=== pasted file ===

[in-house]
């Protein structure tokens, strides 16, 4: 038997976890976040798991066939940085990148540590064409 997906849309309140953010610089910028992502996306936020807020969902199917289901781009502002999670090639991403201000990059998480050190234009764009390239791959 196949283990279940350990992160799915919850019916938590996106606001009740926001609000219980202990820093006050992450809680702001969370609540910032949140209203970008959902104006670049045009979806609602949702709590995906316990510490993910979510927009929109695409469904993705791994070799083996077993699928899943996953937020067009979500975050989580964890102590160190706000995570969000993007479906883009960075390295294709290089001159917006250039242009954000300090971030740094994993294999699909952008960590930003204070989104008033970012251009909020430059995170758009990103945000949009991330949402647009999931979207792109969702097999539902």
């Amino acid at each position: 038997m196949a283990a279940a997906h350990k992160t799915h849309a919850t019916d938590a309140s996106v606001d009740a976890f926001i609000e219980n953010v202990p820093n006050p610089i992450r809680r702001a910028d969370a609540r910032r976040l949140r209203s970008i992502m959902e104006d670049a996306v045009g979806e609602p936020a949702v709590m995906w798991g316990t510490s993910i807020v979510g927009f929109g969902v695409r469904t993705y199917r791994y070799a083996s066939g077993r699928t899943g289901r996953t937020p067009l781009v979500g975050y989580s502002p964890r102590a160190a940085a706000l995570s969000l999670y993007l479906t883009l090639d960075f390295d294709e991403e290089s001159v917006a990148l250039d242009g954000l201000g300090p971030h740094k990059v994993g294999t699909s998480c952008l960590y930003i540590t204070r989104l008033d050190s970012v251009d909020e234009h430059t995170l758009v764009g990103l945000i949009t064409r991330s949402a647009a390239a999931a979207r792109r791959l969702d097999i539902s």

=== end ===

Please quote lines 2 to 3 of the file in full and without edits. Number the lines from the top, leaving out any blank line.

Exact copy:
């Protein structure tokens, strides 16, 4: 038997976890976040798991066939940085990148540590064409 997906849309309140953010610089910028992502996306936020807020969902199917289901781009502002999670090639991403201000990059998480050190234009764009390239791959 196949283990279940350990992160799915919850019916938590996106606001009740926001609000219980202990820093006050992450809680702001969370609540910032949140209203970008959902104006670049045009979806609602949702709590995906316990510490993910979510927009929109695409469904993705791994070799083996077993699928899943996953937020067009979500975050989580964890102590160190706000995570969000993007479906883009960075390295294709290089001159917006250039242009954000300090971030740094994993294999699909952008960590930003204070989104008033970012251009909020430059995170758009990103945000949009991330949402647009999931979207792109969702097999539902």
């Amino acid at each position: 038997m196949a283990a279940a997906h350990k992160t799915h849309a919850t019916d938590a309140s996106v606001d009740a976890f926001i609000e219980n953010v202990p820093n006050p610089i992450r809680r702001a910028d969370a609540r910032r976040l949140r209203s970008i992502m959902e104006d670049a996306v045009g979806e609602p936020a949702v709590m995906w798991g316990t510490s993910i807020v979510g927009f929109g969902v695409r469904t993705y199917r791994y070799a083996s066939g077993r699928t899943g289901r996953t937020p067009l781009v979500g975050y989580s502002p964890r102590a160190a940085a706000l995570s969000l999670y993007l479906t883009l090639d960075f390295d294709e991403e290089s001159v917006a990148l250039d242009g954000l201000g300090p971030h740094k990059v994993g294999t699909s998480c952008l960590y930003i540590t204070r989104l008033d050190s970012v251009d909020e234009h430059t995170l758009v764009g990103l945000i949009t064409r991330s949402a647009a390239a999931a979207r792109r791959l969702d097999i539902s």